Using two brands of cigarettes the ammonia content of the present method was compared with that obtained by the HPLC-IC method Based on this comparison, it was concluded that both the enzymatic and the HPLC-IC method gave similar results with high precision and reproducibility.
The present method to measure the concentration of ammonia in tobacco is a new and easy method which can be used on routine clinical analyzers. Almost all brands of these clinical analyzers have the possibility to measure ammonia with great accuracy, because of the use dedicated kits and calibration systems. Therefore this can be used in almost all research settings and tobacco control labs worldwide.
Declaration of Interest
The authors stated that there are no conflicts of interest regarding the publication of this article.
Acknowledgements
The authors are indebted to Dr. P. Joza from Labstat International ULC for the measurements of the HPLC-IC method.
This study was conducted with financial support of the Netherlands Food and Consumer Product Safety Authority (NVWA) and the Tobacco Free Initiative of the World Health Organization (WHO HQ/TFI).
 
References








Select your language of interest to view the total content in your interested language
 
Share This Article
   
 
   
 
Relevant Topics
Disc Affinity Purification
Disc Analytical Biochemistry Techniques
Disc Analytical Chemistry
Disc Analytical Chromatography
Disc Analytical Techniques
Disc Anthropology Biomedicine
Disc Applied Biomedicine
Disc Bioanalysis
Disc Bioanalysis Methods
Disc Bioanalytical Chemistry
Disc Bioanalytical Method Validation
Disc Bioanalytical Techniques
Disc Biomedical Chromatography
Disc Biomedicine and Pharmacotherapy
Disc Biomolecules
Disc Blood Biochemistry
Disc Capillary Electrochromatography
Disc Capillary Electrophoresis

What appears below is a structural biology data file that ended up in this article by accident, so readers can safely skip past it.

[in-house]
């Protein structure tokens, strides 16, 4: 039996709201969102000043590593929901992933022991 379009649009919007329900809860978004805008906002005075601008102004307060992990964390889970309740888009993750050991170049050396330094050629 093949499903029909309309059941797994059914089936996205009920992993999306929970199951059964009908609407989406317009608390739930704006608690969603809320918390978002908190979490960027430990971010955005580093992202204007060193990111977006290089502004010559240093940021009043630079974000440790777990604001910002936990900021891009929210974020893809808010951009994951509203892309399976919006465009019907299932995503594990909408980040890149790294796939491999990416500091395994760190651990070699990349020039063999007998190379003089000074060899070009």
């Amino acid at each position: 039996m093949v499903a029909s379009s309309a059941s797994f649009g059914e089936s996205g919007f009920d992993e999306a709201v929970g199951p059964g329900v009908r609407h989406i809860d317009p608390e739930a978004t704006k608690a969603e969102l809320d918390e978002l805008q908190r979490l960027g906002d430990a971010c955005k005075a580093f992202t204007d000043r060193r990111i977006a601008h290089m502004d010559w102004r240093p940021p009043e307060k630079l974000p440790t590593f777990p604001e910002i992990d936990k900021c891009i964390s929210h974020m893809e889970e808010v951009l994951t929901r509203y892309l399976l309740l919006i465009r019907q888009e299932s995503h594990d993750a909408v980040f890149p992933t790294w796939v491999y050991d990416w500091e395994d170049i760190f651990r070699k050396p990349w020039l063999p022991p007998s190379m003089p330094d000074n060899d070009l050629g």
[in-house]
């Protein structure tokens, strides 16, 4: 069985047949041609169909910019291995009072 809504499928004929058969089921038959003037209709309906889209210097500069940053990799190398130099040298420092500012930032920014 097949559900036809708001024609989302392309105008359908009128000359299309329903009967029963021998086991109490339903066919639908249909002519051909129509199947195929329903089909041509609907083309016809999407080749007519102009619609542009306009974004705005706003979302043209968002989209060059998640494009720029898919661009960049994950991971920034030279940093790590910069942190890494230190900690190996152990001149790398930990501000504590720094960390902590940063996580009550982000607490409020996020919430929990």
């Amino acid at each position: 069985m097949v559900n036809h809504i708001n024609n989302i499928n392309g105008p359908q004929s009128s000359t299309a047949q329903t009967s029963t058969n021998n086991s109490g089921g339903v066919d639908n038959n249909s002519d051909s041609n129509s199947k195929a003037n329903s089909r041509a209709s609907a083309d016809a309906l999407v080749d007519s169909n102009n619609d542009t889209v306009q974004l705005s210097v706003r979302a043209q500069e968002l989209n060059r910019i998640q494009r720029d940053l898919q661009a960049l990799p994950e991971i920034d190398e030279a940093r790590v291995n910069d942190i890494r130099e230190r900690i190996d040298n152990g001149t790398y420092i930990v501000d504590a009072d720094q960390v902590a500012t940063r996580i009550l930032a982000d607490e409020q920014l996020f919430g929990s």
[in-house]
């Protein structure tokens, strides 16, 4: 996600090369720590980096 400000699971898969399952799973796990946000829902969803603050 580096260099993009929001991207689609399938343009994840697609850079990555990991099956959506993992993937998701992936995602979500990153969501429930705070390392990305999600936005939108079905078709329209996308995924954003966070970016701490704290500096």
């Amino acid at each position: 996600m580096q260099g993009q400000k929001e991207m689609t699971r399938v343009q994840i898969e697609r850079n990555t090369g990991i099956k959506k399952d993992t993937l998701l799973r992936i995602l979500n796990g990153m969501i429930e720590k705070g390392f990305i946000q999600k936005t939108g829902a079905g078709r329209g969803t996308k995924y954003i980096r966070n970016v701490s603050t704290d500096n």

Disc Carbohydrates Biochemistry
Disc Cellular and molecular Biochemistry
Disc Chemometric Analysis
Disc Chromatographic Techniques
Disc Chromatography
Disc Computational Biomedicine
Disc Deuterium Exchange Mass Spectrometry
Disc Differential Scanning Calorimetry
Disc Drug Resistance
Disc Electron Capture Dissociation Mass Spectroscopy
Disc Electrophoresis
Disc Electrospray Tandem Mass Spectrometry Newborn Screening
Disc Extraction Chromatography
Disc Filtration
Disc Fishery biochemistry
Disc Flow Injection Analysis
Disc Food Biochemistry
Disc Fourier Transform Mass Spectrometry
Disc GC-MS
Disc Gas Chromatography
Disc Gas Chromatography Mass Spectrometry
Disc Gravimetric Analysis
Disc HPLC
Disc HPTLC
Disc Heterocyclic Compounds
Disc Imaging Mass Spectrometry
Disc Immuno Affinity Chromatography
Disc Infrared Spectroscopy
Disc Inorganic biochemistry
Disc Ion-exchange chromatography
Disc LC-MS
Disc LC-MS principles
Disc Liquid Chromatography
Disc Liquid Chromatography Mass Spectrometry
Disc Liquid Liquid Extraction
Disc MALDI
Disc Marine Biomedicine
Disc Mass Spectrometry
Disc Mass Spectrometry in Medicine
Disc Mass Spectroscopy
Disc Mass Spectroscopy in Forensic Studies
Disc Medical Biology
Disc Membrane Biochemistry
Disc Method Validation
Disc Molecular Biomedicine
Disc Molecular Epidemiology
Disc NMR Applications in Biomedicine
Disc Negative Results in Biomedicine
Disc Pesticides Biochemistry
Disc Pharmaceutical Analytical Techniques
Disc Pharmaceutical Sciences
Disc Preparative Biochemistry
Disc Protein Biochemistry
Disc Protein Folding by Mass Spectrometry
Disc Protein Mass Spectrometry
Disc Protein Purification